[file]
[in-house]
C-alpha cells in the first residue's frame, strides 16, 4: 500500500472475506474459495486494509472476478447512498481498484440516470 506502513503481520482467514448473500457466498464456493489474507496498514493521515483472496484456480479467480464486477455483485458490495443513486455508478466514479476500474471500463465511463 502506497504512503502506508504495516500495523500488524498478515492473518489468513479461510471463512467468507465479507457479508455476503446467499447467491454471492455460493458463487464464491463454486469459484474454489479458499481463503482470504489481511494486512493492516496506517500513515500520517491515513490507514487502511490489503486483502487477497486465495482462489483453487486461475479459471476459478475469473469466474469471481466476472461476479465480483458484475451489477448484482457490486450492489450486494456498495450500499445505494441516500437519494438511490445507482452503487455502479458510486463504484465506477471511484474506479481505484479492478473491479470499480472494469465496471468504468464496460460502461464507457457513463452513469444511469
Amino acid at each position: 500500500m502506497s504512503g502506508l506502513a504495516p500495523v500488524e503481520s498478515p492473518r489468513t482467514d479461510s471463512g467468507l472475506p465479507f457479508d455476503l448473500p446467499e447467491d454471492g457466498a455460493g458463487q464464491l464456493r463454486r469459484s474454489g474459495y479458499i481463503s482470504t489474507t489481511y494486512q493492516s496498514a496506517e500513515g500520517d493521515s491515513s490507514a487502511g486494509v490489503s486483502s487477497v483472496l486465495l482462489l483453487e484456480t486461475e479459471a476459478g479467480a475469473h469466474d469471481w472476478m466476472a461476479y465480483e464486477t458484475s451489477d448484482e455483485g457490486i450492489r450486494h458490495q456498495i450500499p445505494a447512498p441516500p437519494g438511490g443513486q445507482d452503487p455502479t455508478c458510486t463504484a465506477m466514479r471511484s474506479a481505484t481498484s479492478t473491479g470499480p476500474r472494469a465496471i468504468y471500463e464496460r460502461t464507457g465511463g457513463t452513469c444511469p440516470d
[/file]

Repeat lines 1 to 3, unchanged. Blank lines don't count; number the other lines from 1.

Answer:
[in-house]
C-alpha cells in the first residue's frame, strides 16, 4: 500500500472475506474459495486494509472476478447512498481498484440516470 506502513503481520482467514448473500457466498464456493489474507496498514493521515483472496484456480479467480464486477455483485458490495443513486455508478466514479476500474471500463465511463 502506497504512503502506508504495516500495523500488524498478515492473518489468513479461510471463512467468507465479507457479508455476503446467499447467491454471492455460493458463487464464491463454486469459484474454489479458499481463503482470504489481511494486512493492516496506517500513515500520517491515513490507514487502511490489503486483502487477497486465495482462489483453487486461475479459471476459478475469473469466474469471481466476472461476479465480483458484475451489477448484482457490486450492489450486494456498495450500499445505494441516500437519494438511490445507482452503487455502479458510486463504484465506477471511484474506479481505484479492478473491479470499480472494469465496471468504468464496460460502461464507457457513463452513469444511469
Amino acid at each position: 500500500m502506497s504512503g502506508l506502513a504495516p500495523v500488524e503481520s498478515p492473518r489468513t482467514d479461510s471463512g467468507l472475506p465479507f457479508d455476503l448473500p446467499e447467491d454471492g457466498a455460493g458463487q464464491l464456493r463454486r469459484s474454489g474459495y479458499i481463503s482470504t489474507t489481511y494486512q493492516s496498514a496506517e500513515g500520517d493521515s491515513s490507514a487502511g486494509v490489503s486483502s487477497v483472496l486465495l482462489l483453487e484456480t486461475e479459471a476459478g479467480a475469473h469466474d469471481w472476478m466476472a461476479y465480483e464486477t458484475s451489477d448484482e455483485g457490486i450492489r450486494h458490495q456498495i450500499p445505494a447512498p441516500p437519494g438511490g443513486q445507482d452503487p455502479t455508478c458510486t463504484a465506477m466514479r471511484s474506479a481505484t481498484s479492478t473491479g470499480p476500474r472494469a465496471i468504468y471500463e464496460r460502461t464507457g465511463g457513463t452513469c444511469p440516470d